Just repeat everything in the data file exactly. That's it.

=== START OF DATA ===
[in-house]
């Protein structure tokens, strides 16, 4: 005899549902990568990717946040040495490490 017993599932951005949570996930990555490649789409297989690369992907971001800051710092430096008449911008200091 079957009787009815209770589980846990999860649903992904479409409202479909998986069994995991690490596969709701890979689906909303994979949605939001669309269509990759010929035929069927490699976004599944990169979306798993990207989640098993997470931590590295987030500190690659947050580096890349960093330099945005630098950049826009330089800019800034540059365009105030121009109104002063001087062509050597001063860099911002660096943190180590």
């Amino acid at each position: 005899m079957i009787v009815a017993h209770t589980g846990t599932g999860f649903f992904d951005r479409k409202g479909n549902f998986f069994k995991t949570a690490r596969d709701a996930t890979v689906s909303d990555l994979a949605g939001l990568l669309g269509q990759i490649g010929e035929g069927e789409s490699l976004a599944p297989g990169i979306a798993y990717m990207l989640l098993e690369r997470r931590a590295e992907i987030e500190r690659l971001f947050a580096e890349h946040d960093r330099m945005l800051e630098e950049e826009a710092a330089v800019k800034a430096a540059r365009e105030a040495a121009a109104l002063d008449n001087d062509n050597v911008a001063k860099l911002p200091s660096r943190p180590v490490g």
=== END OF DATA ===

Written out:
[in-house]
């Protein structure tokens, strides 16, 4: 005899549902990568990717946040040495490490 017993599932951005949570996930990555490649789409297989690369992907971001800051710092430096008449911008200091 079957009787009815209770589980846990999860649903992904479409409202479909998986069994995991690490596969709701890979689906909303994979949605939001669309269509990759010929035929069927490699976004599944990169979306798993990207989640098993997470931590590295987030500190690659947050580096890349960093330099945005630098950049826009330089800019800034540059365009105030121009109104002063001087062509050597001063860099911002660096943190180590």
């Amino acid at each position: 005899m079957i009787v009815a017993h209770t589980g846990t599932g999860f649903f992904d951005r479409k409202g479909n549902f998986f069994k995991t949570a690490r596969d709701a996930t890979v689906s909303d990555l994979a949605g939001l990568l669309g269509q990759i490649g010929e035929g069927e789409s490699l976004a599944p297989g990169i979306a798993y990717m990207l989640l098993e690369r997470r931590a590295e992907i987030e500190r690659l971001f947050a580096e890349h946040d960093r330099m945005l800051e630098e950049e826009a710092a330089v800019k800034a430096a540059r365009e105030a040495a121009a109104l002063d008449n001087d062509n050597v911008a001063k860099l911002p200091s660096r943190p180590v490490g």